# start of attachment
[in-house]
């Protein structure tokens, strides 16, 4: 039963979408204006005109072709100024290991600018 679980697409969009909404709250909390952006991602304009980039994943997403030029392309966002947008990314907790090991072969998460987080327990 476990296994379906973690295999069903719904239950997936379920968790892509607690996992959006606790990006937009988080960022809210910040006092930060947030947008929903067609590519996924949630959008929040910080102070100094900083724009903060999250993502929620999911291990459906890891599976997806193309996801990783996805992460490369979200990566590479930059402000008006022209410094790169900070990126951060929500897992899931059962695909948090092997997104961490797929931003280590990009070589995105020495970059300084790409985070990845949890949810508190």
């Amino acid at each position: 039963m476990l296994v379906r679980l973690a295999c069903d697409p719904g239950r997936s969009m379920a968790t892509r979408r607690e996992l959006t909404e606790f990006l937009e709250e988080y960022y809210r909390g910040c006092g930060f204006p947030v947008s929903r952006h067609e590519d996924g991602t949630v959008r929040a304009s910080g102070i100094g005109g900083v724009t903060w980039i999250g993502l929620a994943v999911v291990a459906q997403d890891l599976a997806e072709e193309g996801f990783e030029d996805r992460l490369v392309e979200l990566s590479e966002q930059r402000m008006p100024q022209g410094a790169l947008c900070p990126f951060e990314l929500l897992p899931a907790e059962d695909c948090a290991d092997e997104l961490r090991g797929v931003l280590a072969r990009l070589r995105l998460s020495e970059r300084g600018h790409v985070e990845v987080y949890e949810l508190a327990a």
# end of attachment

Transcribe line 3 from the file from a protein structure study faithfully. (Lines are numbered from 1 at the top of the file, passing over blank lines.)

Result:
């Amino acid at each position: 039963m476990l296994v379906r679980l973690a295999c069903d697409p719904g239950r997936s969009m379920a968790t892509r979408r607690e996992l959006t909404e606790f990006l937009e709250e988080y960022y809210r909390g910040c006092g930060f204006p947030v947008s929903r952006h067609e590519d996924g991602t949630v959008r929040a304009s910080g102070i100094g005109g900083v724009t903060w980039i999250g993502l929620a994943v999911v291990a459906q997403d890891l599976a997806e072709e193309g996801f990783e030029d996805r992460l490369v392309e979200l990566s590479e966002q930059r402000m008006p100024q022209g410094a790169l947008c900070p990126f951060e990314l929500l897992p899931a907790e059962d695909c948090a290991d092997e997104l961490r090991g797929v931003l280590a072969r990009l070589r995105l998460s020495e970059r300084g600018h790409v985070e990845v987080y949890e949810l508190a327990a």